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January 20, 2015

How Accurate is Food Allergy Testing by Blood vs Skin Prick?

A great new allergy research paper came out in Jan 2014 comparing the accuracy of skin prick versus blood testing for food allergies.

In summary, skin prick edges out blood testing in terms of accuracy, however mainly in terms of specificity. Sensitivity of both methods of testing is pretty comparable. However, blood testing tends to give more false-positives (test says you are allergic when you really aren't) compared to skin prick.

Blood testing may be more convenient and may provide a better guide to what one may be allergic to if you have no idea what possibly may have triggered an allergic reaction (one common scenario being having a reaction after eating at a Chinese all-you-can-eat buffet).

However, skin prick testing should be done if you are suspicious but not positive that you may be allergic to a certain food.

FYI... The BEST and MOST accurate food allergy testing is the oral food challenge... if you eat a certain food substance and you suffer an allergic reaction immediately afterwards, there's really no need for further testing as this type of "test" is the best and most accurate (oral food challenge). Remember, BOTH skin prick and blood testing do NOT provide 100% test accuracy.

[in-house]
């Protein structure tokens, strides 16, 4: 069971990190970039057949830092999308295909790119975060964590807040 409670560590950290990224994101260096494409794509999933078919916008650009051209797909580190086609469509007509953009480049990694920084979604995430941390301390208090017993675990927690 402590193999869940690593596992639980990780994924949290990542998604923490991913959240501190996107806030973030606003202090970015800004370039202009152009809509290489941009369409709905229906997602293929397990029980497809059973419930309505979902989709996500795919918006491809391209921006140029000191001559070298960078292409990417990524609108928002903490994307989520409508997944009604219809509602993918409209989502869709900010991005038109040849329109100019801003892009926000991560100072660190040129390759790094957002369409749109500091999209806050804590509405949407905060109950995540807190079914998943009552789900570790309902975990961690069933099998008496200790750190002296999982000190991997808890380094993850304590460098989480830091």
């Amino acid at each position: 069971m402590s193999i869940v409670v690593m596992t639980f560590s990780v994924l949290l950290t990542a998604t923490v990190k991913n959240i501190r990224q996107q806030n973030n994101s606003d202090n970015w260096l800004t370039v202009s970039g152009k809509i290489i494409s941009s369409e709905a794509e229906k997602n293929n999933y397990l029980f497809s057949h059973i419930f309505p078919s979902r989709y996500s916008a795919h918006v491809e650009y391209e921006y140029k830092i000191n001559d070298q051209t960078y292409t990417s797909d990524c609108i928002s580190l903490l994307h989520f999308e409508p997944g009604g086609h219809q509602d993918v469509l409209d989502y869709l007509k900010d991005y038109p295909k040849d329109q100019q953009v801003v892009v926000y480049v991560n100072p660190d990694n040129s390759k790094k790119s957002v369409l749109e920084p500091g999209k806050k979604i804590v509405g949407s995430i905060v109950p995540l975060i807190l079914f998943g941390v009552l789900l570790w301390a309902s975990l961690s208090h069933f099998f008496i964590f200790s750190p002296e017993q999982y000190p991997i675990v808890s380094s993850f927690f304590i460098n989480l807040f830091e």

In any case, here's a table comparing both methods of food allergy testing for a few things. Basically, the closer to 100%, the better the test.

Food Skin Prick
Sensitivity
Skin Prick
Specificity
Blood Test Sensitivity Blood Test Specificity
Cow's Milk
88%
68%
87%
48%
Egg
92%
58%
93%
49%
Wheat
73%
73%
83%
43%
Soy
73%
73%
83%
43%
Peanut
95%
61%
96%
59%
Hazelnut
88-90%
6-28%
75-99%
17-77%
Fish
91-100%
57%
67-94%
65-88%
Shellfish
100%
32-50%
100%
45%



References:
The diagnosis of food allergy: a systematic review and meta-analysis. EAACI journal Allergy. Article first published online: 14 DEC 2013, DOI: 10.1111/all.12333


     



Fauquier blog
Fauquier ENT

Dr. Christopher Chang is a private practice otolaryngology, head & neck surgeon specializing in the treatment of problems related to the ear, nose, and throat. Located in Warrenton, VA about 45 minutes west of Washington DC, he also provides inhalant allergy testing/treatment, hearing tests, and dispenses hearing aids. Google+ Christopher Chang, MD Bio

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